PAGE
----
Yesterday, Amazon Web Services announced that they are offering their own Amazon Linux AMI for EC2 customers. This will be available along with the large collection of other AMIs in EC2. The idea behind this AMI is to offer EC2 customers a lean AMI which is highly optimized for EC2 environment. The AMI is available for both 32 and 64 bit form and in all the AWS regions. This highlights one of the important roles played by Open Source in the Cloud based world. It offers the freedom to cloud vendors to offer fine tuned versions of Operating Systems to run on their cloud environment, something they can’t even dream off in the case of proprietary systems.
- They can offer really lean API which doesn’t complicate things for users.
- The fact that it doesn’t run unwanted services makes these APIs more secure than one plucked from third party vendors and the ones packaged by hobbyists.
- One of the cloud security concerns cited by Chris Hoff in his Cloudifornication talk at Gluecon last year was the use of AMIs that are not verified for its authenticity (like presence of trojans or rootkits). Even though I feel it is more of a common sense problem than a cloud problem, it is a pretty valid point. There are many who just download an AMI out of the internet and use it for their needs. By offering their own AMI, Amazon can assure users that it is a clean AMI and it could be established as a go to place for anyone who wants an AMI for their needs.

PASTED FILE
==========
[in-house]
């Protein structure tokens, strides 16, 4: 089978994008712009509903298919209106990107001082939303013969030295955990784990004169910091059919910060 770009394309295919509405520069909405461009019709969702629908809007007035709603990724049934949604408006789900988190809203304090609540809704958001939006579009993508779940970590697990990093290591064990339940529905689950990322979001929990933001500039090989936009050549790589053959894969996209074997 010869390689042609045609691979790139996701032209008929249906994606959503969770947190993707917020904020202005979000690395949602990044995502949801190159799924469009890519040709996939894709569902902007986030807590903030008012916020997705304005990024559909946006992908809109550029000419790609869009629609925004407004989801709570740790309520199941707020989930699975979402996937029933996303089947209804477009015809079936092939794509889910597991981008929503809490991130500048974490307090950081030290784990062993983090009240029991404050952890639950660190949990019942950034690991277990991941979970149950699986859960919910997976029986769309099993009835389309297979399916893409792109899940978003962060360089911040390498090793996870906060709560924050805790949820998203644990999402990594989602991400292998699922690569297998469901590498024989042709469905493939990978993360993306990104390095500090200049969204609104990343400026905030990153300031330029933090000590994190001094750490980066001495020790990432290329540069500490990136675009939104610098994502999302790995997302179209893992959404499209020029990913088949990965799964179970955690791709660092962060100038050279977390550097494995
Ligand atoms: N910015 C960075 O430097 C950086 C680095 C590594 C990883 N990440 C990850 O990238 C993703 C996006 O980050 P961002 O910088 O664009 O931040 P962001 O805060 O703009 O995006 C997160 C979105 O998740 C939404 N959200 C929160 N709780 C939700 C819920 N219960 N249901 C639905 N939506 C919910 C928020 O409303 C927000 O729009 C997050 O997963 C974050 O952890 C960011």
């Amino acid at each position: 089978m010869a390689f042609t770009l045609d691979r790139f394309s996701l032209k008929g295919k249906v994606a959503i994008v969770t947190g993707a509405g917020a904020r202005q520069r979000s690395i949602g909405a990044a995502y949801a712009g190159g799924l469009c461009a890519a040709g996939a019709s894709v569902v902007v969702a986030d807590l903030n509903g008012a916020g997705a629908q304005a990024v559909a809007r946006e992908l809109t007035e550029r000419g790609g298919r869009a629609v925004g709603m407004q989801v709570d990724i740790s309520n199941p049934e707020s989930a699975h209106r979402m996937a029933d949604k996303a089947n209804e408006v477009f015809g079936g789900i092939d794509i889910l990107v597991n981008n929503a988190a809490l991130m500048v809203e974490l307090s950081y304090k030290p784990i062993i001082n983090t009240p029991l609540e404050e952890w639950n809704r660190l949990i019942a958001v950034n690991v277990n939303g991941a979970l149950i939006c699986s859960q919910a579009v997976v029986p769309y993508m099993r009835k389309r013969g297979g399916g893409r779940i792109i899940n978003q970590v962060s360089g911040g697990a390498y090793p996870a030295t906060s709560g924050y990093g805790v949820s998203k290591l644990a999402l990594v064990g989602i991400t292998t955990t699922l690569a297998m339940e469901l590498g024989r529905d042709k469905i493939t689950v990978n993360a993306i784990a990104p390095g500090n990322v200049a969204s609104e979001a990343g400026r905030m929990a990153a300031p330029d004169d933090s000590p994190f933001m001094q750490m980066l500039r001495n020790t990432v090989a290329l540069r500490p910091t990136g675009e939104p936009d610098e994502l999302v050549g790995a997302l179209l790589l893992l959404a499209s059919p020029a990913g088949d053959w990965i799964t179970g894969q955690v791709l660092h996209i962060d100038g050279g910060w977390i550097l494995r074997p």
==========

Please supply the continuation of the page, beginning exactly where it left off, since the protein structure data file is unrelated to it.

- By having their own repository for patches, Amazon could (at least in theory) patch these OSes running on their environment for security holes before the major Linux vendors do it.
- Python, Perl and PHP
- Apache HTTP Server
- MySQL and PostgreSQL databases
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